Last Month in the Markets – April 3rd – 28th, 2023
What happened in April?
As banking concerns subsided, equity markets held up well during the month of April. The major North American indices remained relatively steady, with several events causing inter-month volatility. The NASDAQ finished the month where it began, but the TSX/S&P Composite and S&P 500 each increased by 1.5% and the Dow increased by 2.5%.
European and UK equities were the best geographical performers in April, with the MSCI Europe gaining 3.62%, and Chinese equities were the worst, with the MSCI China down 5.57%. These returns were partially explained by currency changes, with the British Pound gaining 1.9%, the Euro gaining 1.6% and China’s CNY decreasing by 0.06% vs the US dollar.
Gold and Oil ended the month slightly higher, gaining ground in the first half of the month on the back of surprise OPEC production cuts and then retracing most of those gains in the second half. Industrial metals declined this month, as they are heavily sensitive to Chinese economic activity. The price of Oil remains a large factor for inflation and its muted price action helped market optimism for central bank rate cuts.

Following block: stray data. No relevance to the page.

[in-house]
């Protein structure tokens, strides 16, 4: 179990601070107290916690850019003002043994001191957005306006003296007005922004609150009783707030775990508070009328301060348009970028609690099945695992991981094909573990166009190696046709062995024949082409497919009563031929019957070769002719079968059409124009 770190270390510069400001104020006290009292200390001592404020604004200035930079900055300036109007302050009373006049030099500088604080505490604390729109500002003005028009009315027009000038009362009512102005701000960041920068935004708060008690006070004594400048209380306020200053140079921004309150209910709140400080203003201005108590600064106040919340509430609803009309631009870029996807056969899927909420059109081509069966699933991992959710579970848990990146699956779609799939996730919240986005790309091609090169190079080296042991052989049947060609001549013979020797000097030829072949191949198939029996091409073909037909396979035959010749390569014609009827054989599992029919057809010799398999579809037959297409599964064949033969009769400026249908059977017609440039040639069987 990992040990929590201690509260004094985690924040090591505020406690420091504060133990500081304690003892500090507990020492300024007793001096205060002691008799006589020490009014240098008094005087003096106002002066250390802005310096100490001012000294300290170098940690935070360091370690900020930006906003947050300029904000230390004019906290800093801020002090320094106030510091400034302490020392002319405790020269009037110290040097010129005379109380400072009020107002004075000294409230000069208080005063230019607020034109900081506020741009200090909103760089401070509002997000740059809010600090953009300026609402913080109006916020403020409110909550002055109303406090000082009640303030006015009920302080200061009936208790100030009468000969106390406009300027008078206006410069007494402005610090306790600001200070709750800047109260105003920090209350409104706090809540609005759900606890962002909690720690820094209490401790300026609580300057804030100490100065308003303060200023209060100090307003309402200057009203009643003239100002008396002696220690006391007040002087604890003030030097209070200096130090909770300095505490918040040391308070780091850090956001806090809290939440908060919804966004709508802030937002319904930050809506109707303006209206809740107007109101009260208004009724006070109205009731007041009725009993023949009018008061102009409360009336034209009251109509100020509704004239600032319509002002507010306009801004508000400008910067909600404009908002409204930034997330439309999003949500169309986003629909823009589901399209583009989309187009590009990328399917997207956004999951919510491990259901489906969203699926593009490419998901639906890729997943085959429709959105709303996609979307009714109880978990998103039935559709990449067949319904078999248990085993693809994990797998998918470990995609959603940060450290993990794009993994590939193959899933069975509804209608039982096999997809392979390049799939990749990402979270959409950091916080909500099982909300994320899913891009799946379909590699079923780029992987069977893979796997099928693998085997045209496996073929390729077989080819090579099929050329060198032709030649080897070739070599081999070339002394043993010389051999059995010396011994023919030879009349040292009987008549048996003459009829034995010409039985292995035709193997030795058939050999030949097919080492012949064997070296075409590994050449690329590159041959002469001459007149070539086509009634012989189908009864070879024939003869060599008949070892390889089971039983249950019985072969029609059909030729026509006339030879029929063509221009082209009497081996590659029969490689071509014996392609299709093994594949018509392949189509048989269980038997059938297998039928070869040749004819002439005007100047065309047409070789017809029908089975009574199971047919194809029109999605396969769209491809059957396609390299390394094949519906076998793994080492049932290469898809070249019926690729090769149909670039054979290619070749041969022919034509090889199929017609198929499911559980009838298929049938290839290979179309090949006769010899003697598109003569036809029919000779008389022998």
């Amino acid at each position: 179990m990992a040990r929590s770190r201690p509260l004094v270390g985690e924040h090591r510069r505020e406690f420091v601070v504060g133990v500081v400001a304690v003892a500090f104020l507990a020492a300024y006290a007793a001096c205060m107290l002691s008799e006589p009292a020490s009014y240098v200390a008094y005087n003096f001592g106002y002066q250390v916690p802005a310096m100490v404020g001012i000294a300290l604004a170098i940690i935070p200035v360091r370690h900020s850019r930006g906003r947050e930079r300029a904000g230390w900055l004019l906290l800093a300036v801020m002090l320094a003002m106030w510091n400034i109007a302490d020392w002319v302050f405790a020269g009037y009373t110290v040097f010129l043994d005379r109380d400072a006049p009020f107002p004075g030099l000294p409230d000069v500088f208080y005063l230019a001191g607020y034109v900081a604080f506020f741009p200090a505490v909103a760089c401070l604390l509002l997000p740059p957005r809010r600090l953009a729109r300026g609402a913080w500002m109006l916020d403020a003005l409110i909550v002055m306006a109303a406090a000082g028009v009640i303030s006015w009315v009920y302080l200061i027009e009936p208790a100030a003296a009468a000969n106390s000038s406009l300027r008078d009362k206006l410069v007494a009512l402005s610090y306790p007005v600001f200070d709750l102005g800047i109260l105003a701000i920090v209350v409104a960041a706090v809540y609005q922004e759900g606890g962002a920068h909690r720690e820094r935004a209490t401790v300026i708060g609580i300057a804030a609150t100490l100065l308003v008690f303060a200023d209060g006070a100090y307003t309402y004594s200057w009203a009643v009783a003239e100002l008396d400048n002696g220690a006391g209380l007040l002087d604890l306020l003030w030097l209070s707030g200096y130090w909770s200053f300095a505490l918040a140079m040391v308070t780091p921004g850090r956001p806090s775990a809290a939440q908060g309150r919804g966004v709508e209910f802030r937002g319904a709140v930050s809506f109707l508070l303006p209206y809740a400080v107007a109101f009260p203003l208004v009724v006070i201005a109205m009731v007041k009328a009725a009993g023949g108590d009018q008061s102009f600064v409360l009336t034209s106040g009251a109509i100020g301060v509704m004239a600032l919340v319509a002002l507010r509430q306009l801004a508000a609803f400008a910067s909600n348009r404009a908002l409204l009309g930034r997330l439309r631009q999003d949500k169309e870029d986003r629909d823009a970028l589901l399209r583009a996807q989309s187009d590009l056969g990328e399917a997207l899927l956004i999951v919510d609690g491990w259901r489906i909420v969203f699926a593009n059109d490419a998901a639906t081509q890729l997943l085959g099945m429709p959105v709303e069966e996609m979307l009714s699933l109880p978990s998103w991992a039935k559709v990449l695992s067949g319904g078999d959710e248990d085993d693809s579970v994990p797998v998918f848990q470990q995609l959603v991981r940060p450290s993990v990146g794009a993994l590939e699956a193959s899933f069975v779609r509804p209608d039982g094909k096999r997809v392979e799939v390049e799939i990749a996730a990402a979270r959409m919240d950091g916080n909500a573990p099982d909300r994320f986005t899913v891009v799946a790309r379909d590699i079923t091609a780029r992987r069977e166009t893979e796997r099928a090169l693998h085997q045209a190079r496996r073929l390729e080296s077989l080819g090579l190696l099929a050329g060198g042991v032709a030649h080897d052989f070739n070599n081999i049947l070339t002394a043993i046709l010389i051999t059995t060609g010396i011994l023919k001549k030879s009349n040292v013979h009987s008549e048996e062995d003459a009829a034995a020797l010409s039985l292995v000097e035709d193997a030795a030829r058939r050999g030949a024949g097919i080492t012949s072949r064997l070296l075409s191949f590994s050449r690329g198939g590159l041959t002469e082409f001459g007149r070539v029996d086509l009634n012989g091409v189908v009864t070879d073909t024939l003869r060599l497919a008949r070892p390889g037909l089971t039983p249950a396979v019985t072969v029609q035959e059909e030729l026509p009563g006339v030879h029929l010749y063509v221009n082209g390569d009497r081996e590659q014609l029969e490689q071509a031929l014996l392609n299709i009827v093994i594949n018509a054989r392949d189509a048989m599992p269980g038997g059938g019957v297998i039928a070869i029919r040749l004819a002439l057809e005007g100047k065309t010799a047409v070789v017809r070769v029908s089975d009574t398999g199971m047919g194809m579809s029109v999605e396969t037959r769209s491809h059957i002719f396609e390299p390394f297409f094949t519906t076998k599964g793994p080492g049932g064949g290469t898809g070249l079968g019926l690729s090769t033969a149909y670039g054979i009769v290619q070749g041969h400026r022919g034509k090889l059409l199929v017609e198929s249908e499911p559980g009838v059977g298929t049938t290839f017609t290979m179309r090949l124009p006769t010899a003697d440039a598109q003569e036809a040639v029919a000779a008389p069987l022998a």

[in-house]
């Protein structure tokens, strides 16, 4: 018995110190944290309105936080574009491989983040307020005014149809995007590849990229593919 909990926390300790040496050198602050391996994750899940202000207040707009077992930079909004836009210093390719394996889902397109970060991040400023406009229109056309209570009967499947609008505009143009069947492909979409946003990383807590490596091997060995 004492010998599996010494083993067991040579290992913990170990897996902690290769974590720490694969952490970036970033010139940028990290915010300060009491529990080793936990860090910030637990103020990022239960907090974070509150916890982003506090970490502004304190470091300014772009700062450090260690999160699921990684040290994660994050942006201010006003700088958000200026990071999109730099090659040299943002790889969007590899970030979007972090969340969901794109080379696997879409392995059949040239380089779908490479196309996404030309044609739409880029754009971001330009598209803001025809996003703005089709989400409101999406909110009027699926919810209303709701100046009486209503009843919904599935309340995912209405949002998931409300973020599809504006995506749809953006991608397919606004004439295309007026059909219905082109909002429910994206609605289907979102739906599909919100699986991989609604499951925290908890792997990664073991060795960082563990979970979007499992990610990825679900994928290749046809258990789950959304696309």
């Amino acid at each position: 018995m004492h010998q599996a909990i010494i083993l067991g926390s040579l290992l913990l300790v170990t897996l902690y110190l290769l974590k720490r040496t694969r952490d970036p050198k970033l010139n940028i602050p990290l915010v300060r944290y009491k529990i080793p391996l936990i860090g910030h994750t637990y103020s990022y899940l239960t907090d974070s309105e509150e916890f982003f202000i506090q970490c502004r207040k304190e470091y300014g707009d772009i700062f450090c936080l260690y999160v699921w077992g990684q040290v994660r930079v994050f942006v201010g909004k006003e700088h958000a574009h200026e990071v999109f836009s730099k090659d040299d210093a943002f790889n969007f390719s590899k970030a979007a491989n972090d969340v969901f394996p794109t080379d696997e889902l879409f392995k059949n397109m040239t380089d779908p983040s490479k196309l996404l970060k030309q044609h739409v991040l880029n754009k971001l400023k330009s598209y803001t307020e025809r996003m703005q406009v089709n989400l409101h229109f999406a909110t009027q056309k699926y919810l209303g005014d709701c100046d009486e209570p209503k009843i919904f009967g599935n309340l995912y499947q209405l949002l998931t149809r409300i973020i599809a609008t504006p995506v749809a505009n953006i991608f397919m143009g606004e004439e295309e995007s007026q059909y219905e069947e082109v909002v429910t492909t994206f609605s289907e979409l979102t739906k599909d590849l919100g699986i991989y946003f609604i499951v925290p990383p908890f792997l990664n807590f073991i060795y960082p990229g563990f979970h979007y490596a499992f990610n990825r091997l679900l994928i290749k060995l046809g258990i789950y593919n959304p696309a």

Bond activity in Canada and the US ended the month with long-term bond yields declining and a narrowing of credit spreads, showing that investors see resilience in the economy.
April 2023 highlights:
1. Early in the month Federal Reserve Bank of Cleveland President Loretta Mester indicated that there was more upward movement needed in the Federal Funds Rate to quell inflation. This re-ignited fears of rising rates at the beginning of the month. Watch Fed President Mester here
2. At 8:30 am Eastern Time on April 12th the U.S. Bureau of Labor Statistics released consumer inflation data for March. Prices last month rose 0.1%, while the year-over-year CPI rate was measured at 5.0%. The rate remains stubbornly above the Federal Reserve’s target of 2% for annual price increases. The market reaction again showed a concern for continued monetary policy tightening. The belief that rates will rise again is not universally held at the Federal Reserve and the difference of opinion is contributing to market confusion.
a. About two hours later, the Bank of Canada (BoC) released its interest rate announcement. For the second consecutive time, the Bank did not change its policy interest rate, holding the target for the overnight rate at 4.5%. Bank of Canada projections have Canadian consumer inflation falling to about 3% in the middle of 2023 because of lower energy prices, improved supply chains, and restrictive monetary policy. BLS release Bloomberg and its Fed analysis BoC release